In 2012, Forbes reported on a study by the MarketWatch Centre for Negotiation. The controlled exercise of 1,000 participants had fixed criteria that didn’t require specialized negotiation skills. The study showed only two-thirds of participants were able to close the negotiation successfully. Of those that closed the deal, they still left about 40% of additional revenue on the table.

Forbes concluded:

“With this in mind, a good negotiator is not only someone who can close the deal, but who also has a strategy, understands the value of cooperative partnerships, and sees opportunities for creating added value above and beyond considerations that are typically restricted to only price and quantity.”

This is an interesting point for the job seeker to consider. If you don’t go into the interview process confident in the value you’re bringing to the employer, how will you have the courage to ask for what you think you’re worth? Before that first interview and certainly before you open your mouth to negotiate above that first offer, consider your personal value proposition.

Understanding Your Personal Value Proposition

In business, a value proposition spells out why a consumer should buy your product. What need does the product fulfill for the buyer? Why is your product better than the competition?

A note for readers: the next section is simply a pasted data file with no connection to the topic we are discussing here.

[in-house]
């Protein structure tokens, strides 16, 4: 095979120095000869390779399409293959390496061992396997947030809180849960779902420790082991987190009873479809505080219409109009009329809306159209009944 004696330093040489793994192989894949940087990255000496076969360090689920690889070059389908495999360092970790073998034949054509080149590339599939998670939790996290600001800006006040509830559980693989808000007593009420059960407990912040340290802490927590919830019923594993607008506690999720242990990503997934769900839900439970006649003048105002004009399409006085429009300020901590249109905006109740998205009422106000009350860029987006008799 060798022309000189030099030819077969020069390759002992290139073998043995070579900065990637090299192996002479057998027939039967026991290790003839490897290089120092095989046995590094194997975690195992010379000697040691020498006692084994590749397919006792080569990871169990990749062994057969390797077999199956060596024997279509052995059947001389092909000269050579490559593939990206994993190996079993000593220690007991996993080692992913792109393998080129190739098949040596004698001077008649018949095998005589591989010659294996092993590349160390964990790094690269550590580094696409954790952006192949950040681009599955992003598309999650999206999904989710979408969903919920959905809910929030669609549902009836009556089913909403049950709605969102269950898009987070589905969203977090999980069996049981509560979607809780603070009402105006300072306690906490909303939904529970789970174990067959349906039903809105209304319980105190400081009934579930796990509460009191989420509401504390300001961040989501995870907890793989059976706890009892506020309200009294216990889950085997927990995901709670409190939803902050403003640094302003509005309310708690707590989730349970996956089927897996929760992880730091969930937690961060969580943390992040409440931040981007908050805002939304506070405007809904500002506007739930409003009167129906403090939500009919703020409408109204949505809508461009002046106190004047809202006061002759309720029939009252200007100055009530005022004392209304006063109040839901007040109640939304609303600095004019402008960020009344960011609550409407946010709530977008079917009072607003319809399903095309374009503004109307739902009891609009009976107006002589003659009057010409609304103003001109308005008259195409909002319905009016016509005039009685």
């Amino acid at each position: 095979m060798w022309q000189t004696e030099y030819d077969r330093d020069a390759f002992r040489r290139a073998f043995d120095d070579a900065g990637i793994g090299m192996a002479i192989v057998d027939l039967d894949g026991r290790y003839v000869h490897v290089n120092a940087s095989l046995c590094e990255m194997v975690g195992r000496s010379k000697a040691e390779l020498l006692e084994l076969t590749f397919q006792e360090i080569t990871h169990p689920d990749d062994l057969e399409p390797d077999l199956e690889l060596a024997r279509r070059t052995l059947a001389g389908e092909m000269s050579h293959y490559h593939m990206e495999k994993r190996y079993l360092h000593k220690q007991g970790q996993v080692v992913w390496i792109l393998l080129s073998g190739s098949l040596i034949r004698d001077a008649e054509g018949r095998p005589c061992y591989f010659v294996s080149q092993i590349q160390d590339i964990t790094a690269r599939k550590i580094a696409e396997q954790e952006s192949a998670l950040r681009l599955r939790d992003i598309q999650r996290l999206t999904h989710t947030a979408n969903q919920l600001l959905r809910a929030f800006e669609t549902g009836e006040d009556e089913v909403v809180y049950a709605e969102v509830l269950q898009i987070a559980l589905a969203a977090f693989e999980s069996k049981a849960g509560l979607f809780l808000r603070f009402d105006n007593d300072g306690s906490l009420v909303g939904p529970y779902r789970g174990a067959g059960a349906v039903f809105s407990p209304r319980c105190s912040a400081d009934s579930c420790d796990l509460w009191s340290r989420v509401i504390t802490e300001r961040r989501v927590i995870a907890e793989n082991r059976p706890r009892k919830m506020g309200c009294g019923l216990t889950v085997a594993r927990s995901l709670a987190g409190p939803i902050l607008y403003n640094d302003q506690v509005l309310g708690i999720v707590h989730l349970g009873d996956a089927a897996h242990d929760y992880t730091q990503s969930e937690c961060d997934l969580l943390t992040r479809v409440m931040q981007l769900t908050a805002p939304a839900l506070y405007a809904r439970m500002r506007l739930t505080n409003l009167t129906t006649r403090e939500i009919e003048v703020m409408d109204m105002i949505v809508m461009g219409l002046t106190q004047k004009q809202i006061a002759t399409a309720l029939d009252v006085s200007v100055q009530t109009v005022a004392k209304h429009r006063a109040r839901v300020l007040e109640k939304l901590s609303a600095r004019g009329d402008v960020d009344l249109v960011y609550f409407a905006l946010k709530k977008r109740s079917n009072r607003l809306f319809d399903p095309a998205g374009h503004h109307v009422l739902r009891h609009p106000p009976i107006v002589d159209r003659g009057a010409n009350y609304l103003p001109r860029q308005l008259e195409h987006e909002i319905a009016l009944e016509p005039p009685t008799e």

These are the same kinds of questions you should bring to your job search. Your value proposition is the unique skills you bring to the job:

  • Why should employers hire you?
  • How can you help the company succeed?
  • What skills or experiences make you a unique and perfect fit for the job?

If you want to be a strong negotiator, the first thing you need to do is map out what accomplishments, skills, and strengths make you a good match for the position you’re applying for. You’ll come back to this assessment every time an interviewer asks you, “Why do you think you’re a good fit for this job?” It’s a good exercise to build your confidence and improve your interview skills.

Harvard Business Review is a fan of the personal value proposition. Its article on the topic suggests a few steps to help you understand your UVP:

  • Set a target to match your skills. In this case, the target is the job you’re applying to.
  • Identify your strengths and write down how you’ve exhibited them in life or on the job. Prepare this evidence for employers who will likely ask you behavioral questions that start out, “Tell me about a time when you…”
  • Match your strengths to your target job. This will help you share your story in a way that builds value. Your goal is to connect the dots for the employer and play to the skills they need.

Highlight your value proposition on your resume and in your interviews, and you’ll have your targeted job offer before you know it. Then it’s time to put your negotiation skills to work.

Characteristics of a Winning Negotiator

Characteristics of a winning negotiator